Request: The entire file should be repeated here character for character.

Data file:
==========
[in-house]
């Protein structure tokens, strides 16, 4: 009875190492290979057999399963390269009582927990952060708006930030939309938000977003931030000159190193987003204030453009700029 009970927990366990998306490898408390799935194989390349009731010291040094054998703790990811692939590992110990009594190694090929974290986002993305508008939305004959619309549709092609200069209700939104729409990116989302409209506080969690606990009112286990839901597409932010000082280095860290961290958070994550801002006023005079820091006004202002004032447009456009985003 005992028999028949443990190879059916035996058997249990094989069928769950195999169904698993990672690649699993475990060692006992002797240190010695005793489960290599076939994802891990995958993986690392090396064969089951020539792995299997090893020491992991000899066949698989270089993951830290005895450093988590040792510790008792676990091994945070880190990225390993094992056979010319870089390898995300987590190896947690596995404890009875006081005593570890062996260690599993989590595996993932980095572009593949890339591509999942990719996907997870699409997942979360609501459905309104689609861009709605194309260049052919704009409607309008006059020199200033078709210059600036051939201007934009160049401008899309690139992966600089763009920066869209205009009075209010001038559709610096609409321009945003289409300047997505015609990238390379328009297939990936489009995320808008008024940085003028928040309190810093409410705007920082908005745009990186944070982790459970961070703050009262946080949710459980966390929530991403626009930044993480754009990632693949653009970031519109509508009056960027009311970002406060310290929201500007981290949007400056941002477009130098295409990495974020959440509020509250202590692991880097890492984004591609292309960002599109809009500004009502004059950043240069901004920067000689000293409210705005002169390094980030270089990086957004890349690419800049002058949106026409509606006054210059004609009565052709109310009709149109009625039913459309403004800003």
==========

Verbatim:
[in-house]
């Protein structure tokens, strides 16, 4: 009875190492290979057999399963390269009582927990952060708006930030939309938000977003931030000159190193987003204030453009700029 009970927990366990998306490898408390799935194989390349009731010291040094054998703790990811692939590992110990009594190694090929974290986002993305508008939305004959619309549709092609200069209700939104729409990116989302409209506080969690606990009112286990839901597409932010000082280095860290961290958070994550801002006023005079820091006004202002004032447009456009985003 005992028999028949443990190879059916035996058997249990094989069928769950195999169904698993990672690649699993475990060692006992002797240190010695005793489960290599076939994802891990995958993986690392090396064969089951020539792995299997090893020491992991000899066949698989270089993951830290005895450093988590040792510790008792676990091994945070880190990225390993094992056979010319870089390898995300987590190896947690596995404890009875006081005593570890062996260690599993989590595996993932980095572009593949890339591509999942990719996907997870699409997942979360609501459905309104689609861009709605194309260049052919704009409607309008006059020199200033078709210059600036051939201007934009160049401008899309690139992966600089763009920066869209205009009075209010001038559709610096609409321009945003289409300047997505015609990238390379328009297939990936489009995320808008008024940085003028928040309190810093409410705007920082908005745009990186944070982790459970961070703050009262946080949710459980966390929530991403626009930044993480754009990632693949653009970031519109509508009056960027009311970002406060310290929201500007981290949007400056941002477009130098295409990495974020959440509020509250202590692991880097890492984004591609292309960002599109809009500004009502004059950043240069901004920067000689000293409210705005002169390094980030270089990086957004890349690419800049002058949106026409509606006054210059004609009565052709109310009709149109009625039913459309403004800003």